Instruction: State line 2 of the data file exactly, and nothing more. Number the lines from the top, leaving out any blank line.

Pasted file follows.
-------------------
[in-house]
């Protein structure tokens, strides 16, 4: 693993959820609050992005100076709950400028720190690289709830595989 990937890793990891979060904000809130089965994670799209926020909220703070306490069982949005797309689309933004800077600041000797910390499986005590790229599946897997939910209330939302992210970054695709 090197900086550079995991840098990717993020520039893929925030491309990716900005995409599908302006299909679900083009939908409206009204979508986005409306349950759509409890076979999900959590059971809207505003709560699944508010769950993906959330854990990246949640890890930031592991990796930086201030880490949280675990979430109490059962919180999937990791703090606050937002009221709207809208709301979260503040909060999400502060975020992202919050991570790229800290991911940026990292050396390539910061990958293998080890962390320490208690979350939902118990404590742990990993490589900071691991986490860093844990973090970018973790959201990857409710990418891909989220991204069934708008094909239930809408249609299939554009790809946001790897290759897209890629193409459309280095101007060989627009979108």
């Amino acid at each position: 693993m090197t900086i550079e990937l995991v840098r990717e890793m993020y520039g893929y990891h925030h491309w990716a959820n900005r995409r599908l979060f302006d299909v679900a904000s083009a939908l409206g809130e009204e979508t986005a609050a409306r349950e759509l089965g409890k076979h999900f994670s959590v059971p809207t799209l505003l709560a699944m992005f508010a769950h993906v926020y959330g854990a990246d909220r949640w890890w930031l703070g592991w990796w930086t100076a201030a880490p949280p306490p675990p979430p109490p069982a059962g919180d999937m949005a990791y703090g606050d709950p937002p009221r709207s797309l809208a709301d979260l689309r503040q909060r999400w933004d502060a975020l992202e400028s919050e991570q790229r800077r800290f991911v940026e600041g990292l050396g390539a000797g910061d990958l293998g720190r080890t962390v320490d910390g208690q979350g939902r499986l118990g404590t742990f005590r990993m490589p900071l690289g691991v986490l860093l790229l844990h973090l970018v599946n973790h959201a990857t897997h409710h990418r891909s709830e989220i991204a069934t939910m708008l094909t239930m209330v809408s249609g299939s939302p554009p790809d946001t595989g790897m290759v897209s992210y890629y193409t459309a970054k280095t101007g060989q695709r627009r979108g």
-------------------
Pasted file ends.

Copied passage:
């Protein structure tokens, strides 16, 4: 693993959820609050992005100076709950400028720190690289709830595989 990937890793990891979060904000809130089965994670799209926020909220703070306490069982949005797309689309933004800077600041000797910390499986005590790229599946897997939910209330939302992210970054695709 090197900086550079995991840098990717993020520039893929925030491309990716900005995409599908302006299909679900083009939908409206009204979508986005409306349950759509409890076979999900959590059971809207505003709560699944508010769950993906959330854990990246949640890890930031592991990796930086201030880490949280675990979430109490059962919180999937990791703090606050937002009221709207809208709301979260503040909060999400502060975020992202919050991570790229800290991911940026990292050396390539910061990958293998080890962390320490208690979350939902118990404590742990990993490589900071691991986490860093844990973090970018973790959201990857409710990418891909989220991204069934708008094909239930809408249609299939554009790809946001790897290759897209890629193409459309280095101007060989627009979108």